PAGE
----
Born in Florence, Italy, while her family traveled there from England in 1820, she found life purpose while in her teens. It was a “divine calling.” She wanted to care for others, specifically as a nurse. But growing up within the strict social codes of upper-class England, her desires were challenging to pursue. While she was well educated, marriage and motherhood was the expectation, and nursing was a profession for the poor and unskilled at the time. For years, Florence put aside her goals out of respect for the worries of her family. But by her mid-20s, she rejected marriage and began training to become a nurse.
As a nurse, Florence showed much care to patients and pushed for essential changes. Affectionately nicknamed “The Lady with the Lamp,” by wounded and sick soldiers in her care during the Crimean War, she was known for walking hallways late into the evenings checking on patients. And in a time when hospitals were known as places that people just went to die, she, along with nurses under her training, worked to improve cleanliness, sanitation, quality of food, and comfort. All of these changes helped reduce the death rate of patients from forty percent to two.
After the war, Florence opened a school for training nurses, who would work all over the world. And she wrote many articles and guides and would do much to bring better care for patients while elevating the importance of nursing as a profession.
Looking back on her life, Florence said, “I attribute my success to this – I never gave or took any excuse.”
“Nursing pioneer Florence Nightingale” sources: https://www.uab.edu/reynolds/nightingale/life / https://en.wikipedia.org/wiki/Florence_Nightingale / Florence Nightingale’s autobiographical notes: A critical edition of BL Add. 45844 (England) by Heather Kelly (https://scholars.wlu.ca/cgi/viewcontent.cgi?article=1125&context=etd) / U.S. National Library of Medicine Digital Collections (https://collections.nlm.nih.gov/catalog/nlm:nlmuid-101424616-img)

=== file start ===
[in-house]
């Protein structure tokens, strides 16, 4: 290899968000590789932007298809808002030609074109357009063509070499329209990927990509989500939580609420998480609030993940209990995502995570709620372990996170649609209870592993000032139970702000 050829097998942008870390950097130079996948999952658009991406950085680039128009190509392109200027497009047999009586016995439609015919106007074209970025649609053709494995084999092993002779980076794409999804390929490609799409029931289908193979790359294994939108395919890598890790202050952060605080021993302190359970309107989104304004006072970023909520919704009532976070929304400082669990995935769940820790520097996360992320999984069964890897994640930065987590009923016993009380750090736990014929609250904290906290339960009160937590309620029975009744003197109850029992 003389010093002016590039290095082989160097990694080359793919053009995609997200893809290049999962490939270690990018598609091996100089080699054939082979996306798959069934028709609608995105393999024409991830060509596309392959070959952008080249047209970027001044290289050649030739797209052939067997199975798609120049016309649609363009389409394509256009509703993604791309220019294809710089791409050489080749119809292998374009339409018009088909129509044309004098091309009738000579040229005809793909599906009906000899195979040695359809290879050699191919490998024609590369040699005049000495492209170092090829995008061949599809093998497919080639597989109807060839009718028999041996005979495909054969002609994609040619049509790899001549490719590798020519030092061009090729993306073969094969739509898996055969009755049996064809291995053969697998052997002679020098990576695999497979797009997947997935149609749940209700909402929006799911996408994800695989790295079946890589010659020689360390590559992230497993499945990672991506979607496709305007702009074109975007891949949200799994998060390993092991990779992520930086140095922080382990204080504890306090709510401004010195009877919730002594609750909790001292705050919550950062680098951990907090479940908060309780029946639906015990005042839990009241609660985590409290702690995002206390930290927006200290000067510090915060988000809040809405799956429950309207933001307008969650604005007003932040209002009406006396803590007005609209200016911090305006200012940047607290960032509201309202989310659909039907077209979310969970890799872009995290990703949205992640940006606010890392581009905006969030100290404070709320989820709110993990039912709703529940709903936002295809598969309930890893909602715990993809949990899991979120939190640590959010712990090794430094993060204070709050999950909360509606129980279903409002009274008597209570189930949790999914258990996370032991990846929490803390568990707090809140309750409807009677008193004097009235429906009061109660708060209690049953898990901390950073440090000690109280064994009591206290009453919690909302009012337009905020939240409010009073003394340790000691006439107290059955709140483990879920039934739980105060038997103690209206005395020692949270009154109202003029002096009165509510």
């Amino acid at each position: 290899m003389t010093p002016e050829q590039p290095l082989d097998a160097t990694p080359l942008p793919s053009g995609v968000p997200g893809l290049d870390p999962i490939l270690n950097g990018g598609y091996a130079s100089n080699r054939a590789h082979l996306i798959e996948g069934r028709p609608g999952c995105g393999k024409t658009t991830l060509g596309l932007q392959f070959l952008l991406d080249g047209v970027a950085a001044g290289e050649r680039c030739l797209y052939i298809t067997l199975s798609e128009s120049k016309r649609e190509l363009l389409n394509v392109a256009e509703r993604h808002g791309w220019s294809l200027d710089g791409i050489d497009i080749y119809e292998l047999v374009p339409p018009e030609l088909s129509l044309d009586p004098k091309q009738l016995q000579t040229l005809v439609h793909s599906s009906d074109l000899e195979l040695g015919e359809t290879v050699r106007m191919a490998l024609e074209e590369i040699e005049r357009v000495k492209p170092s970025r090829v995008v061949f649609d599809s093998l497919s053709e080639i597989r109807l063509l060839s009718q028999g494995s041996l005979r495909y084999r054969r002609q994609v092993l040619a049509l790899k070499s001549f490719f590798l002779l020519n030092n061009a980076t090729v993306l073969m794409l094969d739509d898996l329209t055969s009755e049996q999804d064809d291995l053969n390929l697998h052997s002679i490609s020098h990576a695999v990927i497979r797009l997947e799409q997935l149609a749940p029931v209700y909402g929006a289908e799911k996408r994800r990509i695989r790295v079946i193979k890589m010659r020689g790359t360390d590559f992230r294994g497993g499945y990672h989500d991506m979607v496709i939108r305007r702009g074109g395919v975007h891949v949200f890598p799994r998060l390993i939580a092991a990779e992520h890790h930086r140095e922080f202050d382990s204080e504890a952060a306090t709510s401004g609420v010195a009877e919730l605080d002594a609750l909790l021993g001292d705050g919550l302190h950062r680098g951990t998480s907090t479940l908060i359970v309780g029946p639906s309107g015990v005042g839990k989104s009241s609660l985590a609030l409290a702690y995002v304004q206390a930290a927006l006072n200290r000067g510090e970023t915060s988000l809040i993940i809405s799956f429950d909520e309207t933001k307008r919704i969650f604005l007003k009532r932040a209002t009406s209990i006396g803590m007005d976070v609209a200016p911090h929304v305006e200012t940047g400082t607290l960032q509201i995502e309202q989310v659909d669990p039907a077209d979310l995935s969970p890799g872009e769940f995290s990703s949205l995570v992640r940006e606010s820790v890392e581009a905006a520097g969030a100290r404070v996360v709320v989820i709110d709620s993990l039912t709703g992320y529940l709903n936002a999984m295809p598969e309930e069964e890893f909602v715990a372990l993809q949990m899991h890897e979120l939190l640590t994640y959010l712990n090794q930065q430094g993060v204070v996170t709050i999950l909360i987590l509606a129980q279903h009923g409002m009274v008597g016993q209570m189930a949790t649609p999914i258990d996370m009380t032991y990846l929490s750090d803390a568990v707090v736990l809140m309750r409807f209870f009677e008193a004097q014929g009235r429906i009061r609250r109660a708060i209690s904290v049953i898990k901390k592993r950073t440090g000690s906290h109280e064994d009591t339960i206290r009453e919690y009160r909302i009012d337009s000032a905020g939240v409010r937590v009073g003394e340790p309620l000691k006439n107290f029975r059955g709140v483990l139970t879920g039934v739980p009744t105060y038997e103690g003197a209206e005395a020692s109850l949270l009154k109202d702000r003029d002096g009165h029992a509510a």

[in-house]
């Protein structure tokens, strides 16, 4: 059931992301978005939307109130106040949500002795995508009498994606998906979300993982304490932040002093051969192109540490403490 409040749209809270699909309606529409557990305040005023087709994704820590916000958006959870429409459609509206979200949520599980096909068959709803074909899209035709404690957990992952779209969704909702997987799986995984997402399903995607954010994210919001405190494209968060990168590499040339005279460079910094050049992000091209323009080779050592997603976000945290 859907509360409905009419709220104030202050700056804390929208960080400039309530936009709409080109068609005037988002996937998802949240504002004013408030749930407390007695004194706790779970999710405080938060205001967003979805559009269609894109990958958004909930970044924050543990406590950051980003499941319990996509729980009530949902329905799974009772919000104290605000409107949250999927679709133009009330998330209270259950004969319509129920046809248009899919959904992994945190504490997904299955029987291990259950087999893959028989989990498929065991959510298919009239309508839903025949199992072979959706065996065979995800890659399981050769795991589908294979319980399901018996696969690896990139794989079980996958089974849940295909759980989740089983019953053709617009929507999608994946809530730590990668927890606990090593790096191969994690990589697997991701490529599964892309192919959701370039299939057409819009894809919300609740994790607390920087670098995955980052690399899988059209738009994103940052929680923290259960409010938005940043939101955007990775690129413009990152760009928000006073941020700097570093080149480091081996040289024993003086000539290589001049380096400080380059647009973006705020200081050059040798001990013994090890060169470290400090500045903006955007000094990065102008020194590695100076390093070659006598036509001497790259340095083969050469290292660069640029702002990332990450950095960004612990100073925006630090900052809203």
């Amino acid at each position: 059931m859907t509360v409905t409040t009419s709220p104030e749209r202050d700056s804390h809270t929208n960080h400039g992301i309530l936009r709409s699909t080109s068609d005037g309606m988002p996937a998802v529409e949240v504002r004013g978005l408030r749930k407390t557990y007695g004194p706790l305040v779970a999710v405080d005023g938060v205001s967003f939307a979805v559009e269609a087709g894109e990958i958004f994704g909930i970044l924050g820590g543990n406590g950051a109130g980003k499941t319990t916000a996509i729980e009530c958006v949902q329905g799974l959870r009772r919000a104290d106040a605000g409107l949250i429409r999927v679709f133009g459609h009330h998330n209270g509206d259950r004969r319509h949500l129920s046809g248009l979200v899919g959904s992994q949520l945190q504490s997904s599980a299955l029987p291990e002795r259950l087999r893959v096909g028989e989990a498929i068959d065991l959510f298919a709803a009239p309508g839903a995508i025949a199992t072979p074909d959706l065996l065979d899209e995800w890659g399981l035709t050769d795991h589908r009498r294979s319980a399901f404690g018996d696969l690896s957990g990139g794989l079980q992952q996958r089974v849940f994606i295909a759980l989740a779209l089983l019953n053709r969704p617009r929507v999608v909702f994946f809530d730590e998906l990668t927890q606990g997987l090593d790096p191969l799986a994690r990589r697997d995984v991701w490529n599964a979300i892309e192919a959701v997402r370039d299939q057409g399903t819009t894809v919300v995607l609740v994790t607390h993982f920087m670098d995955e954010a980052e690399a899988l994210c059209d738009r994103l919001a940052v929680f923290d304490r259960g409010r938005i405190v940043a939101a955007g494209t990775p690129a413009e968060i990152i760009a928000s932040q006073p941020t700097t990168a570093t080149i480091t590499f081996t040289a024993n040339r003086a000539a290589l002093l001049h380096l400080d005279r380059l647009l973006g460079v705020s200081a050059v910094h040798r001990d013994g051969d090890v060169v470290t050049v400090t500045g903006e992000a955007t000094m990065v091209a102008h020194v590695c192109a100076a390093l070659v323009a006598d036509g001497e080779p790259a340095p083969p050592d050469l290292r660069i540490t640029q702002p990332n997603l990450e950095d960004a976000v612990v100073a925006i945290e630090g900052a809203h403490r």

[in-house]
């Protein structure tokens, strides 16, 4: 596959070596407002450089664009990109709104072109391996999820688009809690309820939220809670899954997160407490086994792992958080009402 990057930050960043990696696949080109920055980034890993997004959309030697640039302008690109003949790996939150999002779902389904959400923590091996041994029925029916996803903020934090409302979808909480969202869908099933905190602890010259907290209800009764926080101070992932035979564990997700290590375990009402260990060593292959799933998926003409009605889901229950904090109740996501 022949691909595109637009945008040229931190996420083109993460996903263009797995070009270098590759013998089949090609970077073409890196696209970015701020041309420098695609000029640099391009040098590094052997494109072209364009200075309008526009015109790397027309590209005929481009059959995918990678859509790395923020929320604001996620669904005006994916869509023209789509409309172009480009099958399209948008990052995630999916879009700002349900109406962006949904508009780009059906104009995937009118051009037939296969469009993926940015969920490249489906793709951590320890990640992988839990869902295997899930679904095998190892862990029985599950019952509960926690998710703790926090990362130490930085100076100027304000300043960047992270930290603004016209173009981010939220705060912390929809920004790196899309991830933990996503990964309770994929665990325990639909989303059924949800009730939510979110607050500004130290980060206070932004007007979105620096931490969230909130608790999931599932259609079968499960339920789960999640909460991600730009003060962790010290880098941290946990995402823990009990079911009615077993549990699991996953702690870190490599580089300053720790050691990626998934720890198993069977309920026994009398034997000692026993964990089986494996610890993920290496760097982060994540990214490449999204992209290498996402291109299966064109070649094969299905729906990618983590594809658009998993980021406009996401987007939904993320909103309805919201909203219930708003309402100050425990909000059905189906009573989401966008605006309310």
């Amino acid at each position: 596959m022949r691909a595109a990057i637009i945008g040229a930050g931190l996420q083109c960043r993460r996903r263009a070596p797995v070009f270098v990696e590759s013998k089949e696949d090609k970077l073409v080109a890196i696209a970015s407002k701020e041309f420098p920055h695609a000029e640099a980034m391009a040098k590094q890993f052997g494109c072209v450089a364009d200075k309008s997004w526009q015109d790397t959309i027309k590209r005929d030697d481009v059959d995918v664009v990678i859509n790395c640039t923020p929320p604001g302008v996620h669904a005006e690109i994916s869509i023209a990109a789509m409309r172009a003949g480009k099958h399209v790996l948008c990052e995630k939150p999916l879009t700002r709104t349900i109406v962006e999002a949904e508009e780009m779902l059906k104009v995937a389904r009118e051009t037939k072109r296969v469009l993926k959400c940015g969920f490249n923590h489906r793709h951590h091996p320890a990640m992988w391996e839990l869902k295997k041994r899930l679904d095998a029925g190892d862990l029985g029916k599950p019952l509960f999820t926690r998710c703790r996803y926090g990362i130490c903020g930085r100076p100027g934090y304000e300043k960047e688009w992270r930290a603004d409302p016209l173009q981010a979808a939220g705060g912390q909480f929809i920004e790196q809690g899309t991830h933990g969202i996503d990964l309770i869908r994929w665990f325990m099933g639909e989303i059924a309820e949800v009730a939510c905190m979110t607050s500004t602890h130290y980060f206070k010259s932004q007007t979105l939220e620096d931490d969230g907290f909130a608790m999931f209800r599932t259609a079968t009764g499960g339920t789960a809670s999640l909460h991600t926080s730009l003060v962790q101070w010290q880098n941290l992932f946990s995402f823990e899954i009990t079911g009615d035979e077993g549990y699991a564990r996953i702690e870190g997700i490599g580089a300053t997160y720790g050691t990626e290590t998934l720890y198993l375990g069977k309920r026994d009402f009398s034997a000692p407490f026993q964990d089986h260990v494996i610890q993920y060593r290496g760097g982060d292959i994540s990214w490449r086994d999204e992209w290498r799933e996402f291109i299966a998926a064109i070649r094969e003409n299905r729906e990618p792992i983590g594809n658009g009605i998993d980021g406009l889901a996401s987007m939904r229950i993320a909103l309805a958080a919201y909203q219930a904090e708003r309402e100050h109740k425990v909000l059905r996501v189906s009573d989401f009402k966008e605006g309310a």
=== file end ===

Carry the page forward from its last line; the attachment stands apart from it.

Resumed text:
Portrait of Hattie Tom, an Apache Native American, 1899.
Sources: photograph taken by Frank A. Rinehart / Boston Public Library – https://www.flickr.com/photos/boston_public_library/4100762609 (no changes made)
Harriet Tubman was around twelve years old, enslaved, when a fellow enslaved man attempted to run away. After being found and brought back, Harriet and a few others were instructed to help tie him up to be whipped. She refused, and when the man attempted to run again, she blocked the doorway to help him escape. An overseer threw a two-pound weight at the man but hit Harriet instead, fracturing her skull. Throughout her life, she suffered from severe headaches and narcolepsy from this incident.
A petite woman of only about five feet, Harriet was strong-willed and courageous, and as she grew older, she became determined to escape to the North. Upon learning in 1849 that she would be sold, Harriet, now in her mid-20s, decided the time was right. One night, she, along with two of her brothers, ran away. Her brothers soon turned back, and for the rest of her journey, Harriet was alone without friends. She walked at night, hid during the day, didn’t know who to trust, where to eat, at times she had shelter, often she slept outside on the ground overlooked by the stars. After about ninety miles of travel, she crossed into the North to freedom.
Reflecting about making it into the North, she said, “I looked at my hands, to see if I was de same person now I was free. Dere was such a glory over everything, de sun came like gold trou de trees, and over de fields, and I felt like I was in heaven.”
Soon after her escape, Harriet went back into the South to help some family members to escape. After getting them North, she went back to the South to help more family members. Then she went to help others. Harriet would make many trips over the years, rescuing approximately seventy people. Of the experience, she would say, “I was the conductor of the Underground Railroad for eight years, and I can say what most conductors can’t say — I never ran my train off the track and I never lost a passenger.”
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“A snapshot biography of Harriet Tubman” Sources: http://www.harriet-tubman.org / Women of Achievement by Benjamin Brawley, 1919, Woman’s American Baptist Home Mission Society / Portrait of Harriet taken circa 1868 by Benjamin F. Powelson / Wikimedia Commons / https://en.wikiquote.org/wiki/Harriet_Tubman / Women’s Words : The Columbia Book of Quotations by Women (1996) by Mary Biggs, p. 2